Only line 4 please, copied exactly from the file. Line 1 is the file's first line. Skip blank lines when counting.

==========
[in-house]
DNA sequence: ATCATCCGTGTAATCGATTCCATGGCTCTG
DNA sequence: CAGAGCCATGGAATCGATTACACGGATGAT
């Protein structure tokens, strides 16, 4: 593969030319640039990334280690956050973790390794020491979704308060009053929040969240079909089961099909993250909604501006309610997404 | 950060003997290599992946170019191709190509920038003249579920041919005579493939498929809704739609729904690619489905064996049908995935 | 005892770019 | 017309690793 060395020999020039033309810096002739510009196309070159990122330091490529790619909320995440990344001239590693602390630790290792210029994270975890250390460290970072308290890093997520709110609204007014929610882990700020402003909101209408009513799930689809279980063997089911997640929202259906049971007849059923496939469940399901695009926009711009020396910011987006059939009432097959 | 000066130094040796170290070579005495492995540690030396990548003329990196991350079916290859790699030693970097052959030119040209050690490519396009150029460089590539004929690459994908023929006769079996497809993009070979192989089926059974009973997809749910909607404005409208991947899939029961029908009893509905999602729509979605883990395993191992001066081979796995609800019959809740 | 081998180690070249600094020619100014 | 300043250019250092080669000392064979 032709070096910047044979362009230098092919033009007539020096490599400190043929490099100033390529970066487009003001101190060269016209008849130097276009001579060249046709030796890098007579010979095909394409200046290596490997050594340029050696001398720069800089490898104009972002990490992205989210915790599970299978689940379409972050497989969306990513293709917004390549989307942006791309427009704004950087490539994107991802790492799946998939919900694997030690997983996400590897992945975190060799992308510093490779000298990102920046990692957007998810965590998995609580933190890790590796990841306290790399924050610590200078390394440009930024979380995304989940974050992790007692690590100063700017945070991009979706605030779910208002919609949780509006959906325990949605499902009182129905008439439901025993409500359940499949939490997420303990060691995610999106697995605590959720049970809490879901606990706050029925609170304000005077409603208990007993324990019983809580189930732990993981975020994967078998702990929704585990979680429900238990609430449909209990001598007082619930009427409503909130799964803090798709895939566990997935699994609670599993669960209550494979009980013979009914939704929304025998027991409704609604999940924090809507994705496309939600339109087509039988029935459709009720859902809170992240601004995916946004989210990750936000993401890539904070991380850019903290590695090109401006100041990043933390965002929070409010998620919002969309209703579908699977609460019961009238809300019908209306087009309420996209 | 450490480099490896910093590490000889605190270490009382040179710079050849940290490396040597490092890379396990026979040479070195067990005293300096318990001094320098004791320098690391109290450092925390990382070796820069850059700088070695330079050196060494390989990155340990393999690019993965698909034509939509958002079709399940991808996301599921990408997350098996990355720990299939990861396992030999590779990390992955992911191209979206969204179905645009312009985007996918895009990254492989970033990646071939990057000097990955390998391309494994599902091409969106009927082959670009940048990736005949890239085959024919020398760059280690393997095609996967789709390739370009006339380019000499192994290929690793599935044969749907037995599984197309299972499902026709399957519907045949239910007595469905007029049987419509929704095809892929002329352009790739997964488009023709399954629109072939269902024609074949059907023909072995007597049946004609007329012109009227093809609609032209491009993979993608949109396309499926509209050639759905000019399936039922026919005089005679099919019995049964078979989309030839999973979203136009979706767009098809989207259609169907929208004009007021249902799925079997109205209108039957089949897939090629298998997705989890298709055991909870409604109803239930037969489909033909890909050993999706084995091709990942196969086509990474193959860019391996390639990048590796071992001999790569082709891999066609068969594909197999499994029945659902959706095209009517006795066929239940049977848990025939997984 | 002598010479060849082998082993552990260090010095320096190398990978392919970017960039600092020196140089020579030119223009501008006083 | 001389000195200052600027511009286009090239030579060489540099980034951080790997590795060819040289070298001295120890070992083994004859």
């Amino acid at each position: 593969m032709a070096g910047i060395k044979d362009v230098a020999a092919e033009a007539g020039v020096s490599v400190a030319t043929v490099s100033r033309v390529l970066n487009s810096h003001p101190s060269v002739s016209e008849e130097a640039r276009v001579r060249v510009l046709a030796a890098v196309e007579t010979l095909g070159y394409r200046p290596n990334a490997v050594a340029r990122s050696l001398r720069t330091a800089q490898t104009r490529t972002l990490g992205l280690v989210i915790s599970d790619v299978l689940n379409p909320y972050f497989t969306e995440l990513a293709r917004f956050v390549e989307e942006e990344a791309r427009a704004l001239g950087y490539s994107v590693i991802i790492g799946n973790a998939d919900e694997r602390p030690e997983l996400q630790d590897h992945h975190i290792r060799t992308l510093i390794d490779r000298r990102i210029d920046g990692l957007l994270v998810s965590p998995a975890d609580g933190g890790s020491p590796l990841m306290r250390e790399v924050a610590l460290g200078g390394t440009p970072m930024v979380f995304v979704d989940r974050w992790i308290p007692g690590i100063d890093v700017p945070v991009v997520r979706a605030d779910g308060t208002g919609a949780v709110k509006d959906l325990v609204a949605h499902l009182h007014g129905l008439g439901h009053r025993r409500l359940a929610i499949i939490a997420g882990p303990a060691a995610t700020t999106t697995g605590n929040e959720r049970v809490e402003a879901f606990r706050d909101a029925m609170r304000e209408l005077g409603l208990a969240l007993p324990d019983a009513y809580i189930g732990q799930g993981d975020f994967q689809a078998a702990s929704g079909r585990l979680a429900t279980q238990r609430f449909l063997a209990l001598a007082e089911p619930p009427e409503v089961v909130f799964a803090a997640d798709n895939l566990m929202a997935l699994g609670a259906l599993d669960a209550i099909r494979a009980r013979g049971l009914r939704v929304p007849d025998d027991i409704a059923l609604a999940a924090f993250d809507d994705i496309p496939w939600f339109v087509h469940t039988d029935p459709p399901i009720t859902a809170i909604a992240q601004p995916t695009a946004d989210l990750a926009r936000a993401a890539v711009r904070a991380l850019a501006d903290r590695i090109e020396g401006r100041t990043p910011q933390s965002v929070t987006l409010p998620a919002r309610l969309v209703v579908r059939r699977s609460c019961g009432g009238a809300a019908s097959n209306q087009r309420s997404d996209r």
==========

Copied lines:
């Protein structure tokens, strides 16, 4: 593969030319640039990334280690956050973790390794020491979704308060009053929040969240079909089961099909993250909604501006309610997404 | 950060003997290599992946170019191709190509920038003249579920041919005579493939498929809704739609729904690619489905064996049908995935 | 005892770019 | 017309690793 060395020999020039033309810096002739510009196309070159990122330091490529790619909320995440990344001239590693602390630790290792210029994270975890250390460290970072308290890093997520709110609204007014929610882990700020402003909101209408009513799930689809279980063997089911997640929202259906049971007849059923496939469940399901695009926009711009020396910011987006059939009432097959 | 000066130094040796170290070579005495492995540690030396990548003329990196991350079916290859790699030693970097052959030119040209050690490519396009150029460089590539004929690459994908023929006769079996497809993009070979192989089926059974009973997809749910909607404005409208991947899939029961029908009893509905999602729509979605883990395993191992001066081979796995609800019959809740 | 081998180690070249600094020619100014 | 300043250019250092080669000392064979 032709070096910047044979362009230098092919033009007539020096490599400190043929490099100033390529970066487009003001101190060269016209008849130097276009001579060249046709030796890098007579010979095909394409200046290596490997050594340029050696001398720069800089490898104009972002990490992205989210915790599970299978689940379409972050497989969306990513293709917004390549989307942006791309427009704004950087490539994107991802790492799946998939919900694997030690997983996400590897992945975190060799992308510093490779000298990102920046990692957007998810965590998995609580933190890790590796990841306290790399924050610590200078390394440009930024979380995304989940974050992790007692690590100063700017945070991009979706605030779910208002919609949780509006959906325990949605499902009182129905008439439901025993409500359940499949939490997420303990060691995610999106697995605590959720049970809490879901606990706050029925609170304000005077409603208990007993324990019983809580189930732990993981975020994967078998702990929704585990979680429900238990609430449909209990001598007082619930009427409503909130799964803090798709895939566990997935699994609670599993669960209550494979009980013979009914939704929304025998027991409704609604999940924090809507994705496309939600339109087509039988029935459709009720859902809170992240601004995916946004989210990750936000993401890539904070991380850019903290590695090109401006100041990043933390965002929070409010998620919002969309209703579908699977609460019961009238809300019908209306087009309420996209 | 450490480099490896910093590490000889605190270490009382040179710079050849940290490396040597490092890379396990026979040479070195067990005293300096318990001094320098004791320098690391109290450092925390990382070796820069850059700088070695330079050196060494390989990155340990393999690019993965698909034509939509958002079709399940991808996301599921990408997350098996990355720990299939990861396992030999590779990390992955992911191209979206969204179905645009312009985007996918895009990254492989970033990646071939990057000097990955390998391309494994599902091409969106009927082959670009940048990736005949890239085959024919020398760059280690393997095609996967789709390739370009006339380019000499192994290929690793599935044969749907037995599984197309299972499902026709399957519907045949239910007595469905007029049987419509929704095809892929002329352009790739997964488009023709399954629109072939269902024609074949059907023909072995007597049946004609007329012109009227093809609609032209491009993979993608949109396309499926509209050639759905000019399936039922026919005089005679099919019995049964078979989309030839999973979203136009979706767009098809989207259609169907929208004009007021249902799925079997109205209108039957089949897939090629298998997705989890298709055991909870409604109803239930037969489909033909890909050993999706084995091709990942196969086509990474193959860019391996390639990048590796071992001999790569082709891999066609068969594909197999499994029945659902959706095209009517006795066929239940049977848990025939997984 | 002598010479060849082998082993552990260090010095320096190398990978392919970017960039600092020196140089020579030119223009501008006083 | 001389000195200052600027511009286009090239030579060489540099980034951080790997590795060819040289070298001295120890070992083994004859």